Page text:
At the third salon there was a discussion about whether men are as interested in entering into the minds of female characters as women are with men. I guess almost by definition the men who were in the audience for this event were those who were interested in this aspect of literature. I’ve been writing fiction is some instances from a female character’s point of view (I’ve had stories read by female actors at Liars’ League London) and so I’m very interested in working hard to try and achieve an authentic female voice.

    Like Jill Dawson, my undergraduate degree was in American Studies so I had the good fortune to be introduced to authors like Toni Morrison, Alice Walker, Willa Cather and many others. I’ve also read many wonderful female authors through writing courses and out of my own choice. The last novel I read was by a woman and I’d guess it’s about 50-50 overall. I love listening to music made by women – some songs provide a wonderfully direct and concise insight into a female perspective of the world.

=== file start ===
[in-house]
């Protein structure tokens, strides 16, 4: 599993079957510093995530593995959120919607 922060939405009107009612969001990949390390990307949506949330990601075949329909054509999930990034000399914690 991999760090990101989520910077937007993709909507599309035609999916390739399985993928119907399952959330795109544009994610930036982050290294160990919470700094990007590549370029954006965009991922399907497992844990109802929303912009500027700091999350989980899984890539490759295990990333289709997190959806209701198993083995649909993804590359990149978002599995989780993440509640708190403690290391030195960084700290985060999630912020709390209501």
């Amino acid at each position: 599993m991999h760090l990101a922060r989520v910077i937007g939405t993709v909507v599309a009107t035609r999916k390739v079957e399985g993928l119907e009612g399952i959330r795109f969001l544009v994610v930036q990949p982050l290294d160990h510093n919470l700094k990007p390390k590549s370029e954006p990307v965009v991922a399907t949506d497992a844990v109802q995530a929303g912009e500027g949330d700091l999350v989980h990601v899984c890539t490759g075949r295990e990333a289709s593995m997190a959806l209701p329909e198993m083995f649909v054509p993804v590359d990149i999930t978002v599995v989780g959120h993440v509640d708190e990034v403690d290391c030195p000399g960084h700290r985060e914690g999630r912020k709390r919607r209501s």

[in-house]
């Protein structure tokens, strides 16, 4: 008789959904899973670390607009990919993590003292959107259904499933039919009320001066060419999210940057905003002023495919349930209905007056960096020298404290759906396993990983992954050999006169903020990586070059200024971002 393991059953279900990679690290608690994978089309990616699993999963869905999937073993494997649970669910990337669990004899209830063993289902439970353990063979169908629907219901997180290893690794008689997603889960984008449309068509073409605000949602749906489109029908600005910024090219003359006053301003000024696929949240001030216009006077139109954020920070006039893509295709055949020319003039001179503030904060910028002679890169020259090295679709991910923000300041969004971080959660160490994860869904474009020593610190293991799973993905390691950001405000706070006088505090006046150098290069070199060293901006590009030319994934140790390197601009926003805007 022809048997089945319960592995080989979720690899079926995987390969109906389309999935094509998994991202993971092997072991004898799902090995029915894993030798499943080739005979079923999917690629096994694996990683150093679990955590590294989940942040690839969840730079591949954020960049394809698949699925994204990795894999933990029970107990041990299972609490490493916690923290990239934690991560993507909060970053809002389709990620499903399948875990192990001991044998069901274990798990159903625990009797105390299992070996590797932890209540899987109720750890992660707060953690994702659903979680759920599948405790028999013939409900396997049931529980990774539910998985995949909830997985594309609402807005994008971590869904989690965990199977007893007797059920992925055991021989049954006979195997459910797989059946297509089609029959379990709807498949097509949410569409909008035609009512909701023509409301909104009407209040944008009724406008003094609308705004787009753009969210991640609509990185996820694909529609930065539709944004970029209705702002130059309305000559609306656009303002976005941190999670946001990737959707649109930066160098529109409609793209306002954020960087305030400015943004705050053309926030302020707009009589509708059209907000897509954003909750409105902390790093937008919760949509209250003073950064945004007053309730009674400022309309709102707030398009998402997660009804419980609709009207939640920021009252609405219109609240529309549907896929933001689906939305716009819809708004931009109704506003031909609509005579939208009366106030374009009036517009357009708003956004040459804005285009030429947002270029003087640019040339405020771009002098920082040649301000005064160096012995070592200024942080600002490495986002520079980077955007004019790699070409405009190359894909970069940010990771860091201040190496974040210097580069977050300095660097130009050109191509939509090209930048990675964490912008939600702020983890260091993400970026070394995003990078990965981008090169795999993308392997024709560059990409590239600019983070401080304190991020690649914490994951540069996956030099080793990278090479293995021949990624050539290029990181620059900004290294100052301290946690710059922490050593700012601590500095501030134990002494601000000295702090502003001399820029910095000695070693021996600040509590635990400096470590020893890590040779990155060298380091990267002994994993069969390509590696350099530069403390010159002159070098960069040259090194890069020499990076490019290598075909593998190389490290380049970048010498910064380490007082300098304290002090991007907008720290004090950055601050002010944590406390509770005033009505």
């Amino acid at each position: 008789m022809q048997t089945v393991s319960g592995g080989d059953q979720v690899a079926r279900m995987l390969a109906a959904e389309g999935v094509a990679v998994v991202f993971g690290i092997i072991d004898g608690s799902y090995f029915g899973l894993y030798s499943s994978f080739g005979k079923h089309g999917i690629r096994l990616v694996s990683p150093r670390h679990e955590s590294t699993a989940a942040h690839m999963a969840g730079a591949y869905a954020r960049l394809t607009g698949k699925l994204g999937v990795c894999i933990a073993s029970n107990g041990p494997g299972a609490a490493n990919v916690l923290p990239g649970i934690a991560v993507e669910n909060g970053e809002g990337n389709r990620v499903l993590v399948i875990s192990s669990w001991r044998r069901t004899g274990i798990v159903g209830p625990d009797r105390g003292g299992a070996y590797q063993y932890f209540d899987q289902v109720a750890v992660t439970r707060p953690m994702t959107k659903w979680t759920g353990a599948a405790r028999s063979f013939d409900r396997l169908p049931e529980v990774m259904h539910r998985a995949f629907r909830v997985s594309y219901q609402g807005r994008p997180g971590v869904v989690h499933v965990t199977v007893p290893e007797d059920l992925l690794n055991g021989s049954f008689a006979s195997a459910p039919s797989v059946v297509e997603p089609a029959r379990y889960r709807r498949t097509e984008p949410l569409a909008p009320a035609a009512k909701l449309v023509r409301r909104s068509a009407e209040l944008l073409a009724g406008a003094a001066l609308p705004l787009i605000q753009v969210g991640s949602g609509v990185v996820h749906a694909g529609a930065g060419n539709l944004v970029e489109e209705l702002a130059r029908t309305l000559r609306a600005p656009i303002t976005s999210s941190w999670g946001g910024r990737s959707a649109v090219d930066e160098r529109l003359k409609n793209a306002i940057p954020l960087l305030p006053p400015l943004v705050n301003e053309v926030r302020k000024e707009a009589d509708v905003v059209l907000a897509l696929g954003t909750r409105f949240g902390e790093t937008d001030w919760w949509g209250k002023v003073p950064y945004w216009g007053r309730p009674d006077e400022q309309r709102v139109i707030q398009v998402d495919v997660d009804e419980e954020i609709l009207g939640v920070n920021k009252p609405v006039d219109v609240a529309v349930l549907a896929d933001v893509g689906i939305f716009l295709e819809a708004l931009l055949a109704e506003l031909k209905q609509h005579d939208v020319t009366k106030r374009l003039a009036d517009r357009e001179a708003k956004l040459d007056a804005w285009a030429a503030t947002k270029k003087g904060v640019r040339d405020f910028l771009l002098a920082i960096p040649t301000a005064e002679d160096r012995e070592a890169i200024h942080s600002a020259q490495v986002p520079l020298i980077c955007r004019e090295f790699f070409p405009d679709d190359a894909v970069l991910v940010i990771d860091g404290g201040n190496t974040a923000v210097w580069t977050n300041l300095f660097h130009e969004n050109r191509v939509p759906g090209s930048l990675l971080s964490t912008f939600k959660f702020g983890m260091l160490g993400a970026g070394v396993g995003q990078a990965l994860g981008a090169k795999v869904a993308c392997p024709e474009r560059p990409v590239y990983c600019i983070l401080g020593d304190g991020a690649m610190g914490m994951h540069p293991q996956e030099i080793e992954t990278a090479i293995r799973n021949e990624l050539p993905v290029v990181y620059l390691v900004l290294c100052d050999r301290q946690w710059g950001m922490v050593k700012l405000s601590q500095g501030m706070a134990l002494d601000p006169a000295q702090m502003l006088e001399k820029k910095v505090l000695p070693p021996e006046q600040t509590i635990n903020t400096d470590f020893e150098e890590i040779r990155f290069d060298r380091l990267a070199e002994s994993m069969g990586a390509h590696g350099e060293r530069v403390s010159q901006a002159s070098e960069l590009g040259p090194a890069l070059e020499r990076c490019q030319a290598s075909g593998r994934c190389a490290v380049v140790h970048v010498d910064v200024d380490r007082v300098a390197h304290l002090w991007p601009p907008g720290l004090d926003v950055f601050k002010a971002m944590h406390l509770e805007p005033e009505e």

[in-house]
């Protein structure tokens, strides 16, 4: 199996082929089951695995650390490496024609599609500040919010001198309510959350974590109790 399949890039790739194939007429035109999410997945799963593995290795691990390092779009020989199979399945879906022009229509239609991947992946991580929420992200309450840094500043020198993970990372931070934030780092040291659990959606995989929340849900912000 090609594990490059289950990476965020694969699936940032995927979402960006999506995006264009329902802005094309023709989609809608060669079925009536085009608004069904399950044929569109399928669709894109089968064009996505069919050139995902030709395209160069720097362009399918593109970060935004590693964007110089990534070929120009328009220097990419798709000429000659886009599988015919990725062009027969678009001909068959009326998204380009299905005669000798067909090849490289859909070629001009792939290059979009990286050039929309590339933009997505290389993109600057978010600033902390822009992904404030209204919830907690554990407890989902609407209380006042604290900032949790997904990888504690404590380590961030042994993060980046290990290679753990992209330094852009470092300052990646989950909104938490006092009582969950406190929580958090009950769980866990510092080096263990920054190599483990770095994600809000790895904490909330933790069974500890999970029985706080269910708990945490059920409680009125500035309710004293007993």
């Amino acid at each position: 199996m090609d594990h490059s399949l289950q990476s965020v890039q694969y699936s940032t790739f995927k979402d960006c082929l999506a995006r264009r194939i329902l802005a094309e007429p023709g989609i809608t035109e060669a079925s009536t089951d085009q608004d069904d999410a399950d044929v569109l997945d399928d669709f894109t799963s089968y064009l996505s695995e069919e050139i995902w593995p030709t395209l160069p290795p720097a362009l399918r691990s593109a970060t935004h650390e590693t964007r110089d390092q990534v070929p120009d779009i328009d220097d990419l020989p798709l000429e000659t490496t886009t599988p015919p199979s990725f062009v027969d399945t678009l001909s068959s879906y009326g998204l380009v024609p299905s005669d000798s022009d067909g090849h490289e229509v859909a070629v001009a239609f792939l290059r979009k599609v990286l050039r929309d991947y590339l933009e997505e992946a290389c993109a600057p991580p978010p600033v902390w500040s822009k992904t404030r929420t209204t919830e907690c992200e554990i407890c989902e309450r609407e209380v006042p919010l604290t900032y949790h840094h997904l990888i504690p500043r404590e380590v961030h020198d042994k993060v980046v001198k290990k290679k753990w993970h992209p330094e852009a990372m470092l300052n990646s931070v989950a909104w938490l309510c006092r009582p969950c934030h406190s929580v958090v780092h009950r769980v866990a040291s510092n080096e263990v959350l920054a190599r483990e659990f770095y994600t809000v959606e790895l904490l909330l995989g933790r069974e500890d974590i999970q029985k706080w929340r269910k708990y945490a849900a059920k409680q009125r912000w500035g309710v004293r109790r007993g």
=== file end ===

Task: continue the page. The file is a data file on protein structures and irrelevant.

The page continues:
Listening to the debate I realised there is a way of reconciling the views of some of the participants that men (in general) aren’t interested in understanding women (through fiction anyway) and that there are clearly some men that do. I’d suggest that societal attitudes mean that women find that they feel they are obliged to try to understand men more than men feel that it’s in their interests to imagine themselves in the place of women. You might also believe that women naturally have more empathy but If you think that men hold the power (both politically, culturally and physically) then trying to understand what goes on in their heads may be a beneficial strategy (in as much as what goes on in all men’s heads can ever be generalised).

    I’m fascinated as to the extent of gender differences in the way people are ‘hard-wired’ to think (which are possibly less extensive but also more profound than stereotypes might suggest). However, what I also took away from the third salon was that there’s an issue of elitism and class in terms of access that also affects men to some extent. I’m from a relatively working-class, northern background and I feel like I have more in common with many women authors than the usual suspects list of upper-middle class Oxbridge males.

    (Blimey, I’ve gone on for so long I might recycle this into a post on my own blog. You can tell I found the salon thought provoking!)